Labor and the U.S. Dept. of Defense.
The program provides a referral system for the 1500 college students with disabilities who will be interviewed across the country this spring for both private companies and government agencies. While the OSD recommended the students for the program and set up the interviews, the CDC assisted the students in developing their resumes and interviewing skills.
A woman from the community, who wished not to be named, brought in a full frozen Thanksgiving turkey and all of the trimmings to be given to a needy student. She is a single, working mother whose daughter was given the dinner by her school. Since they were going to grandma’s for the holidays and didn’t need the dinner, she thoughtfully passed it on to someone who wasn’t as fortunate. On behalf of the grateful student, thank you.
DID YA KNOW...
Wade Berstler (see article in the May, 2005 OSD newsletter) earned an opportunity to participate in The Millionaire tv show. He won $8,000. Congratulations Wade
DID YA KNOW . . .
Panczak-Smith, who graduated from FAU in May 2005 with her MS in
Counselor Education, is employed as a Senior Vocational
Rehabilitation Counselor with the State Division of Blind
Services, West Palm Beach. Blind all of her life, Christina
describes her job as, “wonderful.” She states,
“I enjoy helping others adjust to their blindness and help
them to obtain jobs where they’re happy. I find that
extremely gratifying.” Those of you who remember her
service dog Joanie, you’ll be happy to know that she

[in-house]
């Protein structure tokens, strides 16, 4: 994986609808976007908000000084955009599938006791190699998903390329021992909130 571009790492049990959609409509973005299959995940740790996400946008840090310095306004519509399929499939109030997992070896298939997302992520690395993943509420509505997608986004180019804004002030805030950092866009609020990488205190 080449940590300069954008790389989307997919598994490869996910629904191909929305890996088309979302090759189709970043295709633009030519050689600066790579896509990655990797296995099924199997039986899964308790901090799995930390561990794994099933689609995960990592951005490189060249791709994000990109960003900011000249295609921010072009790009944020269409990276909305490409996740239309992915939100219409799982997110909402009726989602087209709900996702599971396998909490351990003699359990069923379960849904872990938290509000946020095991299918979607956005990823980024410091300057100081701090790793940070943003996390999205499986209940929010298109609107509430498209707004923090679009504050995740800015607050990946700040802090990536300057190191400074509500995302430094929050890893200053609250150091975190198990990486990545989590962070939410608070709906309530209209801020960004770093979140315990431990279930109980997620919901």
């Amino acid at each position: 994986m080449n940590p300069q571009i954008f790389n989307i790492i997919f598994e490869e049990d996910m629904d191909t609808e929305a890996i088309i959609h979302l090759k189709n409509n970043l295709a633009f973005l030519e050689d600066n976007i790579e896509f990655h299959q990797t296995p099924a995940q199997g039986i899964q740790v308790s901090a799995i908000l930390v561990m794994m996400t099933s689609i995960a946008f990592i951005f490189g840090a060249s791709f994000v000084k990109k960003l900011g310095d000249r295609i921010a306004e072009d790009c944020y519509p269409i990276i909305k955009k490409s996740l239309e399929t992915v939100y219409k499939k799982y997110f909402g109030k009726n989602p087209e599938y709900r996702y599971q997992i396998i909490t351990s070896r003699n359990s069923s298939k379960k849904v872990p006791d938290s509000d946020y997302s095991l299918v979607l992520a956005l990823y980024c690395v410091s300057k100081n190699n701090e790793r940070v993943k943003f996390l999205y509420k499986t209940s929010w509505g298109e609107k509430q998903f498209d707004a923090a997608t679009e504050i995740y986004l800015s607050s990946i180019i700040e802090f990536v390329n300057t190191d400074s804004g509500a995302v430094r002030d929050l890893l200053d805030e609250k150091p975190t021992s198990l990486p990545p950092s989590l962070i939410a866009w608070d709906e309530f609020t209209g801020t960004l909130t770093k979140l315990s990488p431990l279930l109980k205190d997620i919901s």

continues to help Christina get to work safely every day. For
enlightening information on Christina and Joanie (skydiving!?!),
you can check out our Fall, 2001 newsletter article [No Petting,
Please] on our web site at
Coordinator of Diversity Services, Jupiter Campus, was featured
in an article by Vice President Kristen Murtaugh in the MacHoot
Newsletter. Highlighted were Naomi’s efforts working with
FAU staff to make the MacArthur Campus more accessible, assisting
the Library Director to make it more user friendly, and helping
to educate the staff about the Library's assistive technology
workstations. She presented a luncheon workshop with several
others to faculty and staff titled “10 Strategies to
Promote High Quality Learning: Supporting Students with
Disabilities in College” and she created a series of
activities collectively called “Try on My Shoes” to
help educate the FAU community about various disabilities. Well
done, Naomi! The newsletter can be found on line at
Michelle Shaw is the
Boca OSD Coordinator of Notetaker Services. She is a familiar
face around campus, having been employed at FAU since 2000 in a
variety of jobs. She is an alumnus, earning her Bachelor’s